It is also something that no matter how you 'gently ask for more feedback', you will never be told this directly.
posted by readery at 12:05 PM on February 25 [1 favorite]


in order to ... reduce wages

This, this, and only this.

go into management

What about those of use who have ZERO interest in managing? I studied computer science because I LIKE engineering!
posted by beerbajay at 12:12 PM on February 25


I have no idea how I will fare moving forward, but anybody in this field who neglects to continually acquire skills and hone existing ones is going to have a rough time.

Which is, of course, another way of saying that experience (and therefore seniority) tends to mean little, and that value as a developer is largely about how well versed you are in specific ephemeral arcanum.

Weirdly, no matter how much easier Shiny New Platform™ claims to make software development, many people seem to assume that you'll have a hard time using it if you only have More Difficult Older Platform experience.
posted by weston at 12:15 PM on February 25 [3 favorites]


yeah, I guess you're right. The only viable option is endless slugging it out doing what other people tell you to do.

Young people of the world, don't try anything different. It's bound to fail.


You are being super obtuse about this. entropone partly explained why your advice isn't really advice, but I'll do some more. The people who are working smarter don't actually need you to tell them to do it, and for those who aren't, your advice will help not at all. Your "advice" is the same as the well-meaning advice from friends and family to "well, get a new job" when you explain you don't like yours. If you don't feel like you have any marketable skills and you don't even know what you would like to do, "get a new job" is shitty, useless advice. If you're not sure what it is you should be doing to become a better, more competitive programmer, saying "work smarter" is shitty, useless advice. Gee, thanks, I never thought of that! In any case, your "revolutionize the industry" advice is something that vast, vast majority of people can't and won't do, so it's...just not advice.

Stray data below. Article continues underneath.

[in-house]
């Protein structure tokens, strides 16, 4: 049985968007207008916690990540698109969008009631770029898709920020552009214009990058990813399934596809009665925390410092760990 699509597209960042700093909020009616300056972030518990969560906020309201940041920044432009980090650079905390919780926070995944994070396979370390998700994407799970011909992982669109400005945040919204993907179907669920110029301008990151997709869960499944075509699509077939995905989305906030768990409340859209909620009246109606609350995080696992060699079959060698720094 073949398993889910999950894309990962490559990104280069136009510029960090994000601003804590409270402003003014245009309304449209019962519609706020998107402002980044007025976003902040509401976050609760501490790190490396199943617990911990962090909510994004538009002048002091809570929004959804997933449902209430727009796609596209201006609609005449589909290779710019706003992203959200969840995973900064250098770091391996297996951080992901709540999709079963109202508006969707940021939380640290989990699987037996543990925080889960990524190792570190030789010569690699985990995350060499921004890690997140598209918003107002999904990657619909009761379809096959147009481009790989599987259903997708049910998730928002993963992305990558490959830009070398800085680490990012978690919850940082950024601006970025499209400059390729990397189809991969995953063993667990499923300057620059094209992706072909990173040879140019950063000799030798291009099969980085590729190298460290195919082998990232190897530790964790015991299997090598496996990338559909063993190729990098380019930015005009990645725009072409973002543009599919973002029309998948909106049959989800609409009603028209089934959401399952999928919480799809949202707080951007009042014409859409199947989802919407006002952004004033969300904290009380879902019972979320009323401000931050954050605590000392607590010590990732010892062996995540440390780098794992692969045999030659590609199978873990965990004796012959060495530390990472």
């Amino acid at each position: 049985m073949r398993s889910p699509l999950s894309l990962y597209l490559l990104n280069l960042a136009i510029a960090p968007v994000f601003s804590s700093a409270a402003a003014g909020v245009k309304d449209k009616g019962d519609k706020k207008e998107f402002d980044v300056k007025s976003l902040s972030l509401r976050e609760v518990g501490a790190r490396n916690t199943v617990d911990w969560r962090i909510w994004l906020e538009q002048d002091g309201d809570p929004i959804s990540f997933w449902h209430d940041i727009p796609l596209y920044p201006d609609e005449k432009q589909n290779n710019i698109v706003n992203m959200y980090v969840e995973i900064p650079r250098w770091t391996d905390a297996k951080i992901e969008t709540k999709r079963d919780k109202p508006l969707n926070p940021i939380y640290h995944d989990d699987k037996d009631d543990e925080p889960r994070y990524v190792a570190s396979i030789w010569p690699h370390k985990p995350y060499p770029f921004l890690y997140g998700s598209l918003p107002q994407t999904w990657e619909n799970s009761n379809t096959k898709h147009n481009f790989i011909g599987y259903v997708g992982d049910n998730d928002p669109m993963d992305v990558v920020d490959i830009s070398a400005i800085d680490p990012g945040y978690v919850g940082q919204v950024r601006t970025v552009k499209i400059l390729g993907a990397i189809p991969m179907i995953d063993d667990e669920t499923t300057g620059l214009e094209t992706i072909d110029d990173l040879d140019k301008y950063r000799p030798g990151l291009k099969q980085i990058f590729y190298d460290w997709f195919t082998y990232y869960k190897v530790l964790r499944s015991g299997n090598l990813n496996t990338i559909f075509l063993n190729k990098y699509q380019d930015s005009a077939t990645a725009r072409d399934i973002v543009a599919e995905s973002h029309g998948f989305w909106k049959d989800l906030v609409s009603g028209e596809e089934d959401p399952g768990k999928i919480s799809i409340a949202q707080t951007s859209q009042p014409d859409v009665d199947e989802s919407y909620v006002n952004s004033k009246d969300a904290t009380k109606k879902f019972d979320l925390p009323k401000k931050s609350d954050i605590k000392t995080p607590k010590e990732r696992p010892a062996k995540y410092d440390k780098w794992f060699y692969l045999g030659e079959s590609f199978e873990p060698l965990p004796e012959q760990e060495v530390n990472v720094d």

posted by Steely-eyed Missile Man at 12:15 PM on February 25


First off, ageism is a thing in a lot of industries. Second, if you think you can do exactly the same job (any job) at 55 that you did at 25 without being any better or having developed any new skills, well, you're in for a bad time.

There are lots of opportunities for rank-and-file programmers to grow. The days of getting paid more for simply having seniority are long gone, but they're so long gone I'm not sure that this qualifies as a startling revelation any more. TVs also come in colour now as well. And they also have cordless telephones. Oh, this brave new world that has such wonders in it.


GuyZero, I am not sure what your point is here…ageism isn't older people with diminished/outdated skills or inflated salary expectations not getting jobs (that's just the normal job market), ageism is people assuming that older workers have diminished/outdated skills or inflated salary expectations and not hiring them because of those assumptions, assumptions that you seem to share. The fact that your first response is an assumption that these workers must be falling behind or asking for outrageous salaries based solely on tenure reinforces that ageism is endemic; you seem to be practicing it right now.